This week on the author blog, Leland Lydecker reviews a book about his home town that gets almost everything wrong. That’s right, it’s Craig Martelle’s Endure: End Times in Alaska!
Endure has garnered a lot of criticism for eschewing the explicit violence, conservative values, and thinly-veiled racism that are common components of the Post-Apocalyptic genre. I have no problem with that. The problem lies in the fact that Martelle hasn’t replaced the those themes with anything of substance. There’s no conflict. There’s never any real sense that Chuck and his family are in jeopardy. Endure is a survival story without the survival.
Finishing this book was a study in endurance. The story is incredibly slow, and the portrayal of the residents and geography of Fairbanks is laughably inaccurate. It feels like an outsider’s fantasy of “roughing it” in the “wilds” of the 49th state– within easy driving distance of a convenience store, of course. The story is riddled with errors that demonstrate how out of touch the author is with the reality of life in Interior Alaska.
The inciting incident is the detonation of what the protagonist assumes to be a nuclear device at the western end of Fort Wainwright. For those of you not in the know, the western end of Fort Wainwright is military housing. Moving farther east into the central area of the post, there’s the hospital and some administrative buildings and supply depots. I’m pretty sure that, in the laughably improbably event that a foreign power bothered to drop a nuke on Fort Wainwright, they would aim for the airfield, with its surrounding hangars, motor pools, and barracks, rather than the family housing area.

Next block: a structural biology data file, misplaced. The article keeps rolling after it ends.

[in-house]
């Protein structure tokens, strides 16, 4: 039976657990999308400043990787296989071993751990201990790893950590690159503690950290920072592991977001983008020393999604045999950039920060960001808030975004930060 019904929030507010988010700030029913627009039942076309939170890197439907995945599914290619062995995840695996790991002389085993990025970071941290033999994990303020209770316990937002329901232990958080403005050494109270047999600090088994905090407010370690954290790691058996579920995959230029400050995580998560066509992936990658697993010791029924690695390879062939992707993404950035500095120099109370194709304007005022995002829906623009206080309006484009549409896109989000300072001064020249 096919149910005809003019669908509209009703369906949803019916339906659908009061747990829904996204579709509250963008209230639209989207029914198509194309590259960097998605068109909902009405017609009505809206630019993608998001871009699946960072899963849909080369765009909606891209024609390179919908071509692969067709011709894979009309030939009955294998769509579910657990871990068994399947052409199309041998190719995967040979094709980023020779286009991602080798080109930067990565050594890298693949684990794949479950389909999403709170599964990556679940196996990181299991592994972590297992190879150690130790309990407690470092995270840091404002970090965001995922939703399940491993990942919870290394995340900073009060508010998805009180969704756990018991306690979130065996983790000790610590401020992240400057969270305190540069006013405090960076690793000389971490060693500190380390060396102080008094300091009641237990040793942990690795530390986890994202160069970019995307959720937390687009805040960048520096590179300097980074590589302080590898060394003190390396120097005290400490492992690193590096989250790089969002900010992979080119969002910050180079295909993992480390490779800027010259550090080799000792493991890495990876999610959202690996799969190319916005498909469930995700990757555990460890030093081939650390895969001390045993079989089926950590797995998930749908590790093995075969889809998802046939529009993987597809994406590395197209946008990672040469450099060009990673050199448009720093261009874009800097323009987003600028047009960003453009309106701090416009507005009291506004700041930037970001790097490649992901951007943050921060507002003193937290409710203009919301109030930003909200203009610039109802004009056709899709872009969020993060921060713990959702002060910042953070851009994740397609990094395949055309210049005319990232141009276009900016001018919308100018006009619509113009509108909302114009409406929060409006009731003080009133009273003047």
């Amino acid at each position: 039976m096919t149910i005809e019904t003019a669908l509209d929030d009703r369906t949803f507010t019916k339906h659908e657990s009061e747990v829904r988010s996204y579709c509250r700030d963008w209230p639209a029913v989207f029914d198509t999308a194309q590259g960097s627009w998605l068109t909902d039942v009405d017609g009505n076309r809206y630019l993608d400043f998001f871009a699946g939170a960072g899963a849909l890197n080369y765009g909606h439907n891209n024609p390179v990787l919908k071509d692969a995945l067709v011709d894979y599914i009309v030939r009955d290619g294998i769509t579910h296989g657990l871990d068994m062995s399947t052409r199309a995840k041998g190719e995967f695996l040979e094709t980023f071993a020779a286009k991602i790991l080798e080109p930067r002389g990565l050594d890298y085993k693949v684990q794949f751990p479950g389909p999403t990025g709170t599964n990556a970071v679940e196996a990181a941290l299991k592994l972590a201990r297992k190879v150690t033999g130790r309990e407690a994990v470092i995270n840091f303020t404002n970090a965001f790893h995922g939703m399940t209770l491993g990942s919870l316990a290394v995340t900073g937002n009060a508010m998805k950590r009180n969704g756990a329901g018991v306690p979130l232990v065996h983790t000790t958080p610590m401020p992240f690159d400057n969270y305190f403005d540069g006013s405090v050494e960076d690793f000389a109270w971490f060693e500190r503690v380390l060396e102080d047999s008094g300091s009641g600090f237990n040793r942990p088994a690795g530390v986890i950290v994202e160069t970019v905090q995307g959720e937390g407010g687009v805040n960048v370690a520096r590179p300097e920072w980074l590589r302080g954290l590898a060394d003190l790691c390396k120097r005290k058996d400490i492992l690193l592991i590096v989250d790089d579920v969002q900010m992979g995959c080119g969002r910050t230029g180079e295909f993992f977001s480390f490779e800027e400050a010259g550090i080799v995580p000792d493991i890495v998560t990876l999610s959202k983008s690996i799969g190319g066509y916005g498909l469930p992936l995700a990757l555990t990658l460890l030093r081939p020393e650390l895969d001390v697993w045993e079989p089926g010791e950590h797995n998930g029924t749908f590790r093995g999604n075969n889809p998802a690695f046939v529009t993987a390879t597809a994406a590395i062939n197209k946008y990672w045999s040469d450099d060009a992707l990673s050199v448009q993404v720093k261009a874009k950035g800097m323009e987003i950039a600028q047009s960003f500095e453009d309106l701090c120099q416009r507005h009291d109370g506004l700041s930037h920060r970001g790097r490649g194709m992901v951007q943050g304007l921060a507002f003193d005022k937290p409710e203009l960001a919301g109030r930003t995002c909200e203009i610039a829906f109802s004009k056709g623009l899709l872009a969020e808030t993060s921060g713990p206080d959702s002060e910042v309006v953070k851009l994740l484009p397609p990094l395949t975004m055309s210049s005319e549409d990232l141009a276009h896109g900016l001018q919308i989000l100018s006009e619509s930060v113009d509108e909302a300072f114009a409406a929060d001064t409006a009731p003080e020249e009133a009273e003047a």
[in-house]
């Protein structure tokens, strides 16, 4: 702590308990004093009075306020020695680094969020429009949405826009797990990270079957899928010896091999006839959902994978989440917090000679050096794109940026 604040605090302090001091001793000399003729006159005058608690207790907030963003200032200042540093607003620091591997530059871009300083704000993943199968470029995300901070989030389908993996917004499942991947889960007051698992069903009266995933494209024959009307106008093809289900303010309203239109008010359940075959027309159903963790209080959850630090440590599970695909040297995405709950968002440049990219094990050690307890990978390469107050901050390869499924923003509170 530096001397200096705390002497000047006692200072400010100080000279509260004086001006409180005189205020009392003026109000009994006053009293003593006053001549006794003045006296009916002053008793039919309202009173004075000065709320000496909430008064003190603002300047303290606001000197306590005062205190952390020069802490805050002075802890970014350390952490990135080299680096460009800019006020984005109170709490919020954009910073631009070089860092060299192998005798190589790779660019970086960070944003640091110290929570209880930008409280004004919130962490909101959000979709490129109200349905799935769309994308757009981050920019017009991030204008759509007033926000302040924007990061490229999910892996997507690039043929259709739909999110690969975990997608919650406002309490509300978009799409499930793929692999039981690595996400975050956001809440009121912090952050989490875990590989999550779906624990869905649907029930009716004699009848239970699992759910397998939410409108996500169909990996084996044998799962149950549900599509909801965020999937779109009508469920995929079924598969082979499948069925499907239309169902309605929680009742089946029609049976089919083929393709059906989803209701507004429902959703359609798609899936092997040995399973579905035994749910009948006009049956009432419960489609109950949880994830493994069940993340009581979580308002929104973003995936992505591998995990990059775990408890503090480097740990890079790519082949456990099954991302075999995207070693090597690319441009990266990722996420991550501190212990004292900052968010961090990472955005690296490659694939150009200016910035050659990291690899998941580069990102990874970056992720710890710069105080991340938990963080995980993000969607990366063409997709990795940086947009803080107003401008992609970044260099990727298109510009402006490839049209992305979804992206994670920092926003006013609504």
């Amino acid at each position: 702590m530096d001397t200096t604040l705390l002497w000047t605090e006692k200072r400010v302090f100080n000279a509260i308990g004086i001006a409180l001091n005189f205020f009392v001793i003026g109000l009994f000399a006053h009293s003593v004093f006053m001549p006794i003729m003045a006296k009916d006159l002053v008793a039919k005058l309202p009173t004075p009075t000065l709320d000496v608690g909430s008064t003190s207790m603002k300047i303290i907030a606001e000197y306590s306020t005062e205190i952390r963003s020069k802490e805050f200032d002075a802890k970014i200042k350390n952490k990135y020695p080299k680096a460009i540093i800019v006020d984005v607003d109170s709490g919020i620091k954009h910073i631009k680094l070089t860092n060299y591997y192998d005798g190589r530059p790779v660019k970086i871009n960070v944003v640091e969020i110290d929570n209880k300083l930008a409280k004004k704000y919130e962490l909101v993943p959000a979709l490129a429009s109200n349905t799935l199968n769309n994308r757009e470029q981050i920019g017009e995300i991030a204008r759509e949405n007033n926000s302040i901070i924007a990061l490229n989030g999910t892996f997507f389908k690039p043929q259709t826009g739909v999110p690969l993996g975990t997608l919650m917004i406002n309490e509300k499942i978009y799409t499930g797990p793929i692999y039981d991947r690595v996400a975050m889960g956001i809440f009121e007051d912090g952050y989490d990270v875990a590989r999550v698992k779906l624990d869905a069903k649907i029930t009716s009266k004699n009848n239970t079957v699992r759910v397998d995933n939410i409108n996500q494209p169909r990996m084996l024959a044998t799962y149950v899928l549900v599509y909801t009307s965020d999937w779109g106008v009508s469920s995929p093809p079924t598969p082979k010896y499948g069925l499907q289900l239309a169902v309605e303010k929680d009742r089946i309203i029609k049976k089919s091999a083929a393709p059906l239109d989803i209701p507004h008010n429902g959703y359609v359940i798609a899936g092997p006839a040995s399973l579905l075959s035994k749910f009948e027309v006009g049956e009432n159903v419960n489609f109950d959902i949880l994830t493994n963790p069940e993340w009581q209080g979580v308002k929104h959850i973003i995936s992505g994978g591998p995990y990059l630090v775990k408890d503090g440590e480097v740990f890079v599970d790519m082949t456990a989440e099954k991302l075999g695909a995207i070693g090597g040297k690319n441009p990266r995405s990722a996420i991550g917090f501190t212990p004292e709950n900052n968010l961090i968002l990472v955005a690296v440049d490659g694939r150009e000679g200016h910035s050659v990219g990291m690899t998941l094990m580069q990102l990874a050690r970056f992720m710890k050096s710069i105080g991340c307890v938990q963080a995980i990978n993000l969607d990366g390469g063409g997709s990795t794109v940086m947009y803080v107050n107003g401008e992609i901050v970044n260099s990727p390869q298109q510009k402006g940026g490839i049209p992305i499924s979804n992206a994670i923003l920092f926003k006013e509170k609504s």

The protagonist lives scarcely ten minutes from town, yet Martelle refers to the area as rural and remote. At one point he describes there being “ten miles, two hills, and a stand of trees” between Chuck’s residence and the city. Except for a smattering of agricultural land (none of it between the protagonist’s home and Fairbanks,) all of the land around Fairbanks is forested.
In another glaring error, Chuck tells a convoy of fleeing residents to avoid town due to radioactive fallout. Then he gives them directions that will force them to drive through the western end of town to reach the most direct highway route heading south. Apparently Martelle didn’t realize that there’s another way around.
Nearly every resident in the surrounding area seems to have miraculously been in town at the time of the attack. When the family needs more food, the protagonist simply starts looting empty houses and quickly finds a neighbor’s freezer full of frozen game meat. A fresh supply of fuel for the family’s pellet stove appears in much the same way. Chuck briefly worries about feeding his dogs until the gruesome demise of a local dog musher and his team provides him with a shed full of dog food.
Martelle’s contempt for candy and processed sugars, even as Chuck loses ten pounds in a month due to rationing food and working outside in cold weather, amply demonstrates how out of touch he is with life below zero. People who are literally starving don’t turn down candy bars.
Endure is riddled with similar mistakes; one of the more laughable is the family’s plan to start a garden with seeds from a generic seed kit he bought online. Plants that produce well in warmer climates with longer growing seasons rarely fare well in Interior Alaska– an unfortunate fact that every gardener new to the state discovers.